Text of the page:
Jason Keller, Ph.D., assistant professor in the School of Earth and Environmental Sciences, Schmid College of Science and Technology, recently published a paper entitled “Soil Organic Carbon Storage in Restored Salt Marshes in Huntington Beach, California” in the journal Bulletin of the Southern California of Sciences. This paper is based on a semester-long research project conducted by students in Dr. Keller’s Fall 2011 Ecosystem Ecology (BIOL319) course and demonstrates that the amount of carbon stored in wetlands does not necessarily increase following time since restoration. Co-authors on this paper include Dr. Kimberly Takagi ‘05, a post-doc in Keller’s lab, as well as 10 undergraduate students. A copy can be found here. http://scholar.oxy.edu/scas/vol111/iss2/5/
Dr. Keller is also a co-author on a paper titled “Methane emissions from wetlands: biogeochemical, microbial, and modeling perspectives from local to global scales” to be published in the journal Global Change Biology. In this review paper, new frontiers in the field of wetland methane cycling are explored. A copy can be found here. http://onlinelibrary.wiley.com/doi/10.1111/gcb.12131/pdf
Janice Park, D.M.A., instructor of piano in the Conservatory of Music, College of Performing Arts, was invited by the Detroit Chamber Winds & Strings to perform in a concert with Thomas Hooten, the principal trumpet of Los Angeles Philharmonic, on Jan. 4. The sold-out concert was held in Birmingham, Mich. It was the second time Dr. Park was invited by Detroit Chamber Winds & Strings. Two years ago, she was featured as a soloist and a collaborator with a member of the Detroit Symphony.
Ramesh P. Singh, Ph.D., professor, School of Earth and Environmental Sciences, Schmid College of Science, has been elected as honorary member of the Executive Committee of the IUGG GeoRisk Commission. The Executive Committee of the Commission consists of only three Honorary members, two are past Chairs of the Commission. The nomination was made at the Business meeting of the Commission held during the First IUGG Conference held on Chapman University campus, December 8-11, 2012.
In addition, Dr. Singh was also nominated as Chair of the Award Committee of the International Pan Ocean Remote Sensing Conference Association (PORSEC) by its president. The award committee consists of four members. Committee responsibility is to select scientists for two awards constituted by PORSEC for promotion of science and service related to remote sensing related to Ocean Science.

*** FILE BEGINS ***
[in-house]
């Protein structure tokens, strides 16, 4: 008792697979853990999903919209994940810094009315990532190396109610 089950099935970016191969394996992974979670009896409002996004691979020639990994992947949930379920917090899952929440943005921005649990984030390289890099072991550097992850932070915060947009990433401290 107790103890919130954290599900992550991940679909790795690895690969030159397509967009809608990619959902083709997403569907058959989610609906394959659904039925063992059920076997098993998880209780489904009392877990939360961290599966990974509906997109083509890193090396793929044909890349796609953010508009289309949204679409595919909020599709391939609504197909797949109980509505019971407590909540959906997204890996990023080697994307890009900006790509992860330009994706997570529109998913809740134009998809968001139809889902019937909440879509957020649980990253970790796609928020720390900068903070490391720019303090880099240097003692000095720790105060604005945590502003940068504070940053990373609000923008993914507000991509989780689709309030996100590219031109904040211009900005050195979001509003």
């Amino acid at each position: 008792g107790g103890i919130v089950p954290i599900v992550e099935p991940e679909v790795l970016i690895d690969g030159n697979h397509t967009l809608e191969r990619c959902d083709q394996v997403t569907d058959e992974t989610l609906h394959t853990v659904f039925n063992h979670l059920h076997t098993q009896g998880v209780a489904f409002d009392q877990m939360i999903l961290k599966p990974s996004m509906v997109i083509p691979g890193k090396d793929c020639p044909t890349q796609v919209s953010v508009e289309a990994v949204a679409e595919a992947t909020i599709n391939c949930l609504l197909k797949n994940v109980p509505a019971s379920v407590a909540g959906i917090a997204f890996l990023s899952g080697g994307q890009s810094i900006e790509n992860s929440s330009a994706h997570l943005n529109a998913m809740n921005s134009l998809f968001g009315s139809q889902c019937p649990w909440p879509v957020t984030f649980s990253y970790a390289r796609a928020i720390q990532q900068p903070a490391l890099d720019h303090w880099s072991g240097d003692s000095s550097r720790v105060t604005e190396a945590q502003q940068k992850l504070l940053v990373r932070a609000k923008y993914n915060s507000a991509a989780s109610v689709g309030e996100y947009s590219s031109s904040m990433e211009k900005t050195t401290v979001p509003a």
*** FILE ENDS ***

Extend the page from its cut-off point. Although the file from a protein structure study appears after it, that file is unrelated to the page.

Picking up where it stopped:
Lisa Sparks, Ph.D., professor, Crean School of Health and Life Sciences, Schmid College of Science and Technology, and have been awarded the Best Paper award from the Global Health 2012 conference held recently in Venice, Italy. The paper is titled: “Introducing the Global Advocacy Leadership Academy (GALA): Training Health Advocates Around the World to Champion the Needs of Health Care Consumers.”
Pilar Valenzuela, Ph.D., associate professor, Department of Languages, Wilkinson College, recently presented her new book titled, “Voces Shiwilu: 400 Años de Resistencia Lingüística en Jeberos” in the city of Iquitos, Peru. The event was organized by the Instituto de Investigaciones de la Amazonía Peruana (IIAP) and the Region of Loreto.
This book explores the history of the Shiwilu people from Western Amazonia, from their first encounter with the Spaniards to the present, in order to understand the causes that led to the almost complete displacement of their native language in favor of Spanish, and the role that the native language plays in the current process of identity reconstruction. Also, this book contains the first published texts in the Shiwilu language. Shiwilu is one of the two extant members of the Kawapanan family. Dr. Valenzuela’s research was made possible thanks to the 2006-2008 Wang-Fradkin Professorship from Chapman University and National Science Foundation grant #0853285.